In the last quarter of the 18th century, Professor Jacob Seydelmann of Dresden developed a process to extract and produce a more concentrated form of sepia for use in watercolors and oil paints.
Sepia tones are used in photography; the hue resembles the effect of aging in old photographs, and of older photographs chemically treated either for visual effect or for archival purposes. Most photo graphics software programs and many digital cameras include a sepia tone option.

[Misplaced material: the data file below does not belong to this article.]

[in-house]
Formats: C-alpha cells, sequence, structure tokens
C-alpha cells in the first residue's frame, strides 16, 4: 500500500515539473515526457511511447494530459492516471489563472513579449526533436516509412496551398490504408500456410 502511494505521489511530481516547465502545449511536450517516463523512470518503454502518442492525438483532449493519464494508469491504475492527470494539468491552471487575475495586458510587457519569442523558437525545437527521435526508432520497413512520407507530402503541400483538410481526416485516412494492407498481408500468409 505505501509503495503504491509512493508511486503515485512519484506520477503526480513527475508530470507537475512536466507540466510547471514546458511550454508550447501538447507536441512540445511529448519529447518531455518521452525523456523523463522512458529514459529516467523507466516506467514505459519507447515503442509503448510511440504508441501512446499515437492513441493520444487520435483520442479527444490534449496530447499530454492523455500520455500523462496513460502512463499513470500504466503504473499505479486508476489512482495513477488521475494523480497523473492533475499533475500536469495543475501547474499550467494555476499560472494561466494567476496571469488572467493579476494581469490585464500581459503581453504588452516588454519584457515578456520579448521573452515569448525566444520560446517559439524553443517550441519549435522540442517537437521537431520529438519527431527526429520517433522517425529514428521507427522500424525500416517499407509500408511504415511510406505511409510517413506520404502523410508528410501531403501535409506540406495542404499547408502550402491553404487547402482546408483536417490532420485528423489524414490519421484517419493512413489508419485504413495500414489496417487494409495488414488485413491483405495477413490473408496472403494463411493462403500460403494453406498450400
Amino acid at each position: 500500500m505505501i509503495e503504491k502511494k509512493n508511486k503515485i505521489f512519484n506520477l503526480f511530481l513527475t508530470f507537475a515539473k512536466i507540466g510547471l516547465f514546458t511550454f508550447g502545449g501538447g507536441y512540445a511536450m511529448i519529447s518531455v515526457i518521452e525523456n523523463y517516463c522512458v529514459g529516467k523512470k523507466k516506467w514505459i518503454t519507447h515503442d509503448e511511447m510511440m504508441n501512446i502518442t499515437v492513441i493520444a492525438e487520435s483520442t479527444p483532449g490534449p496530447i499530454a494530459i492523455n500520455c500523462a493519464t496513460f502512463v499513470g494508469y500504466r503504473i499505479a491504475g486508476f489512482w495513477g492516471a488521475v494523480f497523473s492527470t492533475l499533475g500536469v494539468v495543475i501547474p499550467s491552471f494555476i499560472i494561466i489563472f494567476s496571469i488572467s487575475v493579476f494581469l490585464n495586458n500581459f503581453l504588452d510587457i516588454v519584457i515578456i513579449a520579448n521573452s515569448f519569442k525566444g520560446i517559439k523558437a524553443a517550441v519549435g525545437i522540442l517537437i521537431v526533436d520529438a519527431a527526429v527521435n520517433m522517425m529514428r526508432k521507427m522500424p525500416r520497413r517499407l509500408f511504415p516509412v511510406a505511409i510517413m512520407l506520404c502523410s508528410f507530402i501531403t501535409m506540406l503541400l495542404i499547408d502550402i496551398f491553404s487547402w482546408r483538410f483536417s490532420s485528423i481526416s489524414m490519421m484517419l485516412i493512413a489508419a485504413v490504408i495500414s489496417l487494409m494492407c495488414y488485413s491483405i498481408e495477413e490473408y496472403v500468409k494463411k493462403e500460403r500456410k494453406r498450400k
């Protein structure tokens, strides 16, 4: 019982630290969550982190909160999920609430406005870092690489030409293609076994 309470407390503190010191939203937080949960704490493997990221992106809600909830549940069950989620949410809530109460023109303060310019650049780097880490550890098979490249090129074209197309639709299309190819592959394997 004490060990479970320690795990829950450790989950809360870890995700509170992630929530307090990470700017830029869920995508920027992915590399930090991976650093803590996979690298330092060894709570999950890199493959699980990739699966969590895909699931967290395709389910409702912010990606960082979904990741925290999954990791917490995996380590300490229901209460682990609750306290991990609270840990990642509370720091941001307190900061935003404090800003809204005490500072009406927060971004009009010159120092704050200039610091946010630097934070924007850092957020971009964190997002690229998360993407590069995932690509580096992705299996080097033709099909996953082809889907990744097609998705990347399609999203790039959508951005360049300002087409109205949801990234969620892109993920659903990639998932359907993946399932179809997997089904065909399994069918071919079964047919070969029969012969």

^The color displayed in the color box above matches the color called sepia in the 1930 book by Maerz and Paul A Dictionary of Color New York:1930 McGraw-Hill; the color sepia is displayed on page 39, Plate 8, Color Sample A10.
^Maerz and Paul A Dictionary of Color New York:1930 McGraw Hill Discussion of the color Sepia, Page 179